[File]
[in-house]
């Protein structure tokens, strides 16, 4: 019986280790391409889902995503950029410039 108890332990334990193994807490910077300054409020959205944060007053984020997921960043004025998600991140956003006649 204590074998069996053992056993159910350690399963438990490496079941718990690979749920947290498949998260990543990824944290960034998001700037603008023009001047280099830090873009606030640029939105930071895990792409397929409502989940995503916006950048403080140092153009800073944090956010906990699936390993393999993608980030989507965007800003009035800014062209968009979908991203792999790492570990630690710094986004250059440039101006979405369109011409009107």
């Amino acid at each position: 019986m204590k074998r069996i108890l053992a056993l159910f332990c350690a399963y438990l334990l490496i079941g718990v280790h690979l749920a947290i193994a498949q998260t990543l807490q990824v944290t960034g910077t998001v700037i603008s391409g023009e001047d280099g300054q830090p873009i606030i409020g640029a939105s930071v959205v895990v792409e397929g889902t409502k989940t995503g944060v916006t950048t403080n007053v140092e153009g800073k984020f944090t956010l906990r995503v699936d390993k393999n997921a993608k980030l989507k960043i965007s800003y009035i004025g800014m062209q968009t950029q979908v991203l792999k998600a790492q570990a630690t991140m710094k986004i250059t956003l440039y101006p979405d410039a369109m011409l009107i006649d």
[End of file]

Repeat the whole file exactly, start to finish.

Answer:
[in-house]
């Protein structure tokens, strides 16, 4: 019986280790391409889902995503950029410039 108890332990334990193994807490910077300054409020959205944060007053984020997921960043004025998600991140956003006649 204590074998069996053992056993159910350690399963438990490496079941718990690979749920947290498949998260990543990824944290960034998001700037603008023009001047280099830090873009606030640029939105930071895990792409397929409502989940995503916006950048403080140092153009800073944090956010906990699936390993393999993608980030989507965007800003009035800014062209968009979908991203792999790492570990630690710094986004250059440039101006979405369109011409009107």
């Amino acid at each position: 019986m204590k074998r069996i108890l053992a056993l159910f332990c350690a399963y438990l334990l490496i079941g718990v280790h690979l749920a947290i193994a498949q998260t990543l807490q990824v944290t960034g910077t998001v700037i603008s391409g023009e001047d280099g300054q830090p873009i606030i409020g640029a939105s930071v959205v895990v792409e397929g889902t409502k989940t995503g944060v916006t950048t403080n007053v140092e153009g800073k984020f944090t956010l906990r995503v699936d390993k393999n997921a993608k980030l989507k960043i965007s800003y009035i004025g800014m062209q968009t950029q979908v991203l792999k998600a790492q570990a630690t991140m710094k986004i250059t956003l440039y101006p979405d410039a369109m011409l009107i006649d």